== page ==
• Wage gains since 2002 have generally equaled or exceeded CPI. The economic boom benefited workers at all income levels. The median wages across all earning quintiles (from the lowest-earning 1/5 to the highest earning 1/5) rose more rapidly than inflation in each year from 2002-2005.
  • Oregon has a moderately diversified economy. Oregon ranks in the middle of all states in a measure of the diversity of the US economy.
  • Oregon’s employment is concentrated in a few sectors as compared to the national economy. We have above-average employment in greenhouse and nursery production (there is a reason we are known as the Grass Capital of the World), logging and forestry, fruit and vegetable preserving , wood and paper product manufacturing and electronic component manufacturing. We have below average employment in petroleum and coal mining, textile and apparel manufacturing, chemical and pharmaceutical manufacturing, spectator sports organizations (also not news, Oregonians seem to prefer playing sports to watching them), and amusement parks and arcades.
  • There are two categories of jobs that will be becoming available by 2016. Replacement job openings (those created by retiring boomers, or by others who have left the workforce) are almost twice the number of jobs created through growth.  The authors estimate that approximately 250,000 growth jobs will be created in Oregon between 2006 and 2016. They expect approximately 450,000 replacement jobs in that same time period.
  • Job training is critical for filling both replacement and growth jobs. Employment projections were developed for 700 occupations, only 40 of which are going to be employing fewer people in 2016.  Six-hundred ninety five on those occupations will need newly trained workers to fill replacement jobs in the next 10 years.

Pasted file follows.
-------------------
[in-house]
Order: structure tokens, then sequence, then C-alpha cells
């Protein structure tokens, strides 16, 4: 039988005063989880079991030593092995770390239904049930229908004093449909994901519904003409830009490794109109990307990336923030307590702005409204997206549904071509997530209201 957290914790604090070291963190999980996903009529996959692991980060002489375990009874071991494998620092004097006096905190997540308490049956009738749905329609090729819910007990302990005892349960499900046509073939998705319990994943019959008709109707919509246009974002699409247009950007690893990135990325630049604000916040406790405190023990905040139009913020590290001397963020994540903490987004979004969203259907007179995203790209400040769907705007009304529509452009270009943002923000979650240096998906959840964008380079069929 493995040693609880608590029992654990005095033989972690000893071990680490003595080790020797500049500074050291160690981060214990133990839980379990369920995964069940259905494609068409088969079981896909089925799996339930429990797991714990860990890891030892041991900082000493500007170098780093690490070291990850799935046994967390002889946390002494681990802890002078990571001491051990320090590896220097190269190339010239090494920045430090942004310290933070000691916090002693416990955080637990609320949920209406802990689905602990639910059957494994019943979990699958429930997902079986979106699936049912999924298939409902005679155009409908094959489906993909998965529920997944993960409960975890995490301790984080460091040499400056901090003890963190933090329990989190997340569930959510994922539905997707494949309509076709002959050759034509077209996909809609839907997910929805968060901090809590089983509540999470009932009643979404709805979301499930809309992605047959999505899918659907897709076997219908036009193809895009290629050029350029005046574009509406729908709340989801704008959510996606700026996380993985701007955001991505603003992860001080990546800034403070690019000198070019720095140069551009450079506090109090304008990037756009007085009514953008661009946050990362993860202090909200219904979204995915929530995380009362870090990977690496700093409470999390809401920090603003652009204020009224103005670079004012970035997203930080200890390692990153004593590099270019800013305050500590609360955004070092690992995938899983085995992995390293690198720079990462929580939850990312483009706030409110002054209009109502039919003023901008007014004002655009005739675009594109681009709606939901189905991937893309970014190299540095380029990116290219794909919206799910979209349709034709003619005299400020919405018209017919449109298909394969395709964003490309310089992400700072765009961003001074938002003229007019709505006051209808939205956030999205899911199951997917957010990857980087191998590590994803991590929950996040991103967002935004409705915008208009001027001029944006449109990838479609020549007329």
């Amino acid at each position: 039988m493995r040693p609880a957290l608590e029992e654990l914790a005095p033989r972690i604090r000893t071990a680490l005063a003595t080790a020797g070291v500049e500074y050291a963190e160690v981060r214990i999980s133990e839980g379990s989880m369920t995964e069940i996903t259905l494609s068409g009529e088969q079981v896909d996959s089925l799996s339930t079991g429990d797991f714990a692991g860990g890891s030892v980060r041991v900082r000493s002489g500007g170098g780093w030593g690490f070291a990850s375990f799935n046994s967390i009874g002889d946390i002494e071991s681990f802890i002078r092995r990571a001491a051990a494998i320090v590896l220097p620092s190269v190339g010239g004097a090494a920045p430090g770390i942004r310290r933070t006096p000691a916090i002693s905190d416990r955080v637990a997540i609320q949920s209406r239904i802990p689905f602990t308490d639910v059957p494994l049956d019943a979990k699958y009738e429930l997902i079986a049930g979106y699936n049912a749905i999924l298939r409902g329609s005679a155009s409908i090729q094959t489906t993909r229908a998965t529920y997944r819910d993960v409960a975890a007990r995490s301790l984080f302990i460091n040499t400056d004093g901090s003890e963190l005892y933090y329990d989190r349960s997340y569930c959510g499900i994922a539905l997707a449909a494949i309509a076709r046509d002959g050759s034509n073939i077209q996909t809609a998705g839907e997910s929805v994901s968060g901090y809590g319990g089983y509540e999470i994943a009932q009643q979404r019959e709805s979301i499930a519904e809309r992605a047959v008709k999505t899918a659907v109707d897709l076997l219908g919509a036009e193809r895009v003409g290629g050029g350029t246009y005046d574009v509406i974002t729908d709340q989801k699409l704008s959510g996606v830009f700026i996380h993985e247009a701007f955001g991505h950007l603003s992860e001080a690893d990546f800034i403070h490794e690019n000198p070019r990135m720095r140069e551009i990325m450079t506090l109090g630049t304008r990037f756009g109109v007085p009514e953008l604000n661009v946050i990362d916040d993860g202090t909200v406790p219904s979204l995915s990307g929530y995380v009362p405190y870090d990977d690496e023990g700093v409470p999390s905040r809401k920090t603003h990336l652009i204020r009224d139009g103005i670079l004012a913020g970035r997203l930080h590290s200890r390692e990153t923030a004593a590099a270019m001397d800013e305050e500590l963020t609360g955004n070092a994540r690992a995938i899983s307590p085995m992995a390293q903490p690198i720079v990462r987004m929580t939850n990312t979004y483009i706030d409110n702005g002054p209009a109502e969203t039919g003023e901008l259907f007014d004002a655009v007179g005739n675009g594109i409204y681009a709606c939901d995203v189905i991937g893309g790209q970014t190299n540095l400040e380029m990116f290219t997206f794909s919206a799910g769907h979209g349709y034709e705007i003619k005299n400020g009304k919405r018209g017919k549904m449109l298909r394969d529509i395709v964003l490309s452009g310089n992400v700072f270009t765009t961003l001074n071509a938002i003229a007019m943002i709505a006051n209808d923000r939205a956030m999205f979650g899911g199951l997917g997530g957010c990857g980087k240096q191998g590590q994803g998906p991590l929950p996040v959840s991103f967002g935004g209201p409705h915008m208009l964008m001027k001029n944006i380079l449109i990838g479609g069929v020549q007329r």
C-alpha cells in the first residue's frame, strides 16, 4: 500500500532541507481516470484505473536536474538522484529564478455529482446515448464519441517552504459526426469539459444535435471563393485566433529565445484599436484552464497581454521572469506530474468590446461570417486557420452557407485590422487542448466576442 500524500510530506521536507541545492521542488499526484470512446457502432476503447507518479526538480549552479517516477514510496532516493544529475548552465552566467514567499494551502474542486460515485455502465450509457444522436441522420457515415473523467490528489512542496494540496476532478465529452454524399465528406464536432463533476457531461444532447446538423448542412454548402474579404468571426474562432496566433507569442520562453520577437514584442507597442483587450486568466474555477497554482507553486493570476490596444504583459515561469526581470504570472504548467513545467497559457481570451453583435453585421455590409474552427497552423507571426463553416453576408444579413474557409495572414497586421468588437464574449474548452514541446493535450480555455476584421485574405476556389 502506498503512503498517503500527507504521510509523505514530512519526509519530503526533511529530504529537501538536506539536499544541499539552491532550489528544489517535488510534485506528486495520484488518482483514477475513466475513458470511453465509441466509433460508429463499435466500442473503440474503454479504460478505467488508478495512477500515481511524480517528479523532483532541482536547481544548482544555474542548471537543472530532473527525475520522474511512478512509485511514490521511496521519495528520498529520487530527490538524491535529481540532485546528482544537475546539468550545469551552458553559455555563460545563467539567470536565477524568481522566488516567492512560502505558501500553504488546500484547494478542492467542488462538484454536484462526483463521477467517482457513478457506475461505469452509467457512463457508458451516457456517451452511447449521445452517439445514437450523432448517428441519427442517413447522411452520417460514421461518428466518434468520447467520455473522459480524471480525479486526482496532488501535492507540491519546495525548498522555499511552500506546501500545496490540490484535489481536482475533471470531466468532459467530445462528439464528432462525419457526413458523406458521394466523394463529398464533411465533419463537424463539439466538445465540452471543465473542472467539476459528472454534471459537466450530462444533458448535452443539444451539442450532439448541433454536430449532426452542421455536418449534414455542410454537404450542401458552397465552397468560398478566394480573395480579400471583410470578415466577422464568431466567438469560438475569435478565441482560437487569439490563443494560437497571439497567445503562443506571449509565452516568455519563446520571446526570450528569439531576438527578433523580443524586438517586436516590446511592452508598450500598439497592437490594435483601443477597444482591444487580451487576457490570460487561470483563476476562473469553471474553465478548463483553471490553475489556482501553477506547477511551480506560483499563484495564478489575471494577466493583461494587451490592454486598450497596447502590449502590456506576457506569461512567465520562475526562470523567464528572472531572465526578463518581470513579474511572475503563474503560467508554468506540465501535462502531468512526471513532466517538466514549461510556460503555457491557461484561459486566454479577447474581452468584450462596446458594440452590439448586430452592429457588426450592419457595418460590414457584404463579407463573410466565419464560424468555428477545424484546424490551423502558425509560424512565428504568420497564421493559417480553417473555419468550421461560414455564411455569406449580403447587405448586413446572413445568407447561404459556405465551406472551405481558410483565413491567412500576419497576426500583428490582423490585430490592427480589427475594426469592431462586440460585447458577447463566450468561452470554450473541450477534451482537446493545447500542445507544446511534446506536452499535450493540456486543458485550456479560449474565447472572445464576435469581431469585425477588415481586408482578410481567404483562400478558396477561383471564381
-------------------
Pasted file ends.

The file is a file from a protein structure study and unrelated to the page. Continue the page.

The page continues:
• Only 1/4 of Oregon’s projected 700,000 job openings (both replacement & growth) will require post secondary-education. Job applicants for half of those jobs will need a post-secondary education is they want to be a competitive candidate for the job.
  • Formal education is not all job applicants need to be competitive. Employers are attributing a labor shortage to employees who lack the most basic skills: coming to work on time, a willingness to work hard, a willingness to learn, basic communication and teamwork skills.  I see this as one of the easier education deficits to address.  These basic “life skills” can be easily integrated into middle and high school curriculum.